“Ours is a different world and the government wants to remind us that we don’t belong to the time and space that exists outside our geographic frontiers,” Rameez Parray said, while showing us that his browser was not connecting to the internet. Rameez, the son of a farmer, hails from Kupwara district, in Kashmir, and is currently pursuing a doctoral degree in the University of Kashmir. “My father has invested a lot in me,” he told us. “He has given me deadline to finish my PhD and start working. I find it difficult to explain to him that I have lost half of my year because of no internet facility.”
We met Rameez at his rented accommodation in Srinagar’s Hazratbal locality, which he had left vacant for around four months during the Indian state’s clampdown on Kashmir since August last year. Rameez told us he feels overwhelmed by the stress of not meeting the deadlines for his research. He had just returned from his home to restart his research but did not know where to start without a proper internet connection.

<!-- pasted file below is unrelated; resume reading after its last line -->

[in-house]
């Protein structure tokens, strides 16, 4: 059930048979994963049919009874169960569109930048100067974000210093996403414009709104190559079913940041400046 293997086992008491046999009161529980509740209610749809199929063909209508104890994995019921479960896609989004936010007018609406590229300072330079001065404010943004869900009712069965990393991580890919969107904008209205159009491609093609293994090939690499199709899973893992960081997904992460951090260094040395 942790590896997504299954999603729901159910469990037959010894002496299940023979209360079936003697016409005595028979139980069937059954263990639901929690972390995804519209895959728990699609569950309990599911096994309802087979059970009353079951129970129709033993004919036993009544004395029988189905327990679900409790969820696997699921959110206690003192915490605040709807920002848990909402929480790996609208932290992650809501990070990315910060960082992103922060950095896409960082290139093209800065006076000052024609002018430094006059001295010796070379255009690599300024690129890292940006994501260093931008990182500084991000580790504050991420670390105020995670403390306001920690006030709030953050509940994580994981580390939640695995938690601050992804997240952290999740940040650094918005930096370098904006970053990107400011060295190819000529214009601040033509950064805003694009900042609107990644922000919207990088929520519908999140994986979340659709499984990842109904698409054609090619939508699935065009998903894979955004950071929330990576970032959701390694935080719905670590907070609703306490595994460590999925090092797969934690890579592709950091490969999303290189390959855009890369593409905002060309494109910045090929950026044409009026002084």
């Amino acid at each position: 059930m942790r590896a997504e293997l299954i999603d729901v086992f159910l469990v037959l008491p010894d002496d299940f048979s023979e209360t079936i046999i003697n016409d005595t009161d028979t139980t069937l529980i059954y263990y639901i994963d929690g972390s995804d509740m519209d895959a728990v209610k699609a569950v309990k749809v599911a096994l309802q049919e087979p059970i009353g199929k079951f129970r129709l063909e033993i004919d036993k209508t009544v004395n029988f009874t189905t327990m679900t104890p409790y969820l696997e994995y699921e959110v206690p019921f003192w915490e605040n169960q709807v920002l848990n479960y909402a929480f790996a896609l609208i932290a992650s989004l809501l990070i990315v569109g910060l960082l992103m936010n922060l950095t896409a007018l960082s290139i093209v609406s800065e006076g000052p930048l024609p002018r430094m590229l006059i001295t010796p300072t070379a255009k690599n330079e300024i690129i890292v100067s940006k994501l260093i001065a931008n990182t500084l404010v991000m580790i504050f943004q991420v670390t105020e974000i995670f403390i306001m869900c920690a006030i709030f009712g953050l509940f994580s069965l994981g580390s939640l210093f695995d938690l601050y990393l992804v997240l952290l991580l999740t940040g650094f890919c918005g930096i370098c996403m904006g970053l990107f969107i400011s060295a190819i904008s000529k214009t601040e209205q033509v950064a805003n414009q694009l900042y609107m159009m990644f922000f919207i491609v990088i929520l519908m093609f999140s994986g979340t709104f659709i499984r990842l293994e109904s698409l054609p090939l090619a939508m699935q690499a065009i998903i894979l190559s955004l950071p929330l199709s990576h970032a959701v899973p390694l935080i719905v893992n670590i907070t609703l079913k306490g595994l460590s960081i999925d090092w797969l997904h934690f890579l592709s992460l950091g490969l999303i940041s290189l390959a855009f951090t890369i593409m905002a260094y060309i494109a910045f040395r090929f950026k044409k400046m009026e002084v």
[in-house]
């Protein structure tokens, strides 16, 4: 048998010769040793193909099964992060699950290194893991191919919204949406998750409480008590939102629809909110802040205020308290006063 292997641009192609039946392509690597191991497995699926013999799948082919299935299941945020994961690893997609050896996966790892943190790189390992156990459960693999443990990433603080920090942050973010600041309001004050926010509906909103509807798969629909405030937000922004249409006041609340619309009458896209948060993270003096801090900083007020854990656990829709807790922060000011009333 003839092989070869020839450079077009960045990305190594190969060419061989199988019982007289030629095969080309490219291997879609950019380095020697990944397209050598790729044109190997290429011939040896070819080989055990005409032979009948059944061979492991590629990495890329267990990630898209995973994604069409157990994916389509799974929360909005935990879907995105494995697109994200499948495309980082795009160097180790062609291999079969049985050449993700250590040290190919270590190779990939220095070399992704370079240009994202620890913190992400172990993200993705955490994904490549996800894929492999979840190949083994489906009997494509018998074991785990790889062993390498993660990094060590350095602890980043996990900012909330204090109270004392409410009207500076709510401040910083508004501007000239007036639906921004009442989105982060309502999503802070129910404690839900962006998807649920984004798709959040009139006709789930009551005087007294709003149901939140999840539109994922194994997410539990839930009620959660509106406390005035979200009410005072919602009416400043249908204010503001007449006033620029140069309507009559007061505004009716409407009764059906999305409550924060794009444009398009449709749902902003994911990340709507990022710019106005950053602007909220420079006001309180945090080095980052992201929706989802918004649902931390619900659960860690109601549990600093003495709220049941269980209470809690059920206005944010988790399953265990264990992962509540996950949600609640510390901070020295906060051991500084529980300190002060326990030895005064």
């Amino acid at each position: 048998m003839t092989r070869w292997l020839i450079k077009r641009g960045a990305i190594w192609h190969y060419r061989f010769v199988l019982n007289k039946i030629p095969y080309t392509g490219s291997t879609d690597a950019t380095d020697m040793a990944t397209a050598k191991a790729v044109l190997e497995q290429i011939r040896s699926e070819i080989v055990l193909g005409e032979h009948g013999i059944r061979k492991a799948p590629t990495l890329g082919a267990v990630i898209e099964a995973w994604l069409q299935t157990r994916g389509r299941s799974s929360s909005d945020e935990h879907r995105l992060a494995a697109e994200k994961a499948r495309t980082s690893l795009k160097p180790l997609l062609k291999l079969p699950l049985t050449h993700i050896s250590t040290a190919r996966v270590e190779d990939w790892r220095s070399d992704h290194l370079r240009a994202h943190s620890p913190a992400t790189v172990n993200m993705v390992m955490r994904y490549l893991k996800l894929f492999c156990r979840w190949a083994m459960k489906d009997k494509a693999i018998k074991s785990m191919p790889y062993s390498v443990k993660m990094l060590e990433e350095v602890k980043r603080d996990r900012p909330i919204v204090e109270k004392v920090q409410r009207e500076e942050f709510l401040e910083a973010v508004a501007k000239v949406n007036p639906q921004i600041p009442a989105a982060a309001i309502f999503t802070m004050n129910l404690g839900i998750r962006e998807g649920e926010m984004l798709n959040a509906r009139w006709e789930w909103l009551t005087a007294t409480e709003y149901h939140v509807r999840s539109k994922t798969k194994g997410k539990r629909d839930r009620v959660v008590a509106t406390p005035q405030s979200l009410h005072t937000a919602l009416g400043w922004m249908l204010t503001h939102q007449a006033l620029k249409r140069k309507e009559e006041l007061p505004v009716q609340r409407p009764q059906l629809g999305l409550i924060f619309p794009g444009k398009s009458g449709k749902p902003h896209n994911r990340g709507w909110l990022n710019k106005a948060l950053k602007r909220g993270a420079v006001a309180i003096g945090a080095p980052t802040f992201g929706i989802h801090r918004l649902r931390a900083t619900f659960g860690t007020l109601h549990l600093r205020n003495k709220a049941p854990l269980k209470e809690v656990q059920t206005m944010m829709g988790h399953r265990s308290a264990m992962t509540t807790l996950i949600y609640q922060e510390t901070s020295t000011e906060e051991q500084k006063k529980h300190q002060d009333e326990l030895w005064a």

In August 2019, the Indian government abrogated Jammu and Kashmir’s special status and enforced a communication blackout in the region. This included an internet shutdown, the longest such shutdown ever imposed in a democracy. Seven months later, on 4 March, the Jammu and Kashmir government issued an order directing the restoration of internet access, while restricting access to slower 2G networks. We spoke to 30 researchers from Kashmir in late February. They told us about their everyday struggles and how the internet blockade had economically, emotionally and academically devastated them.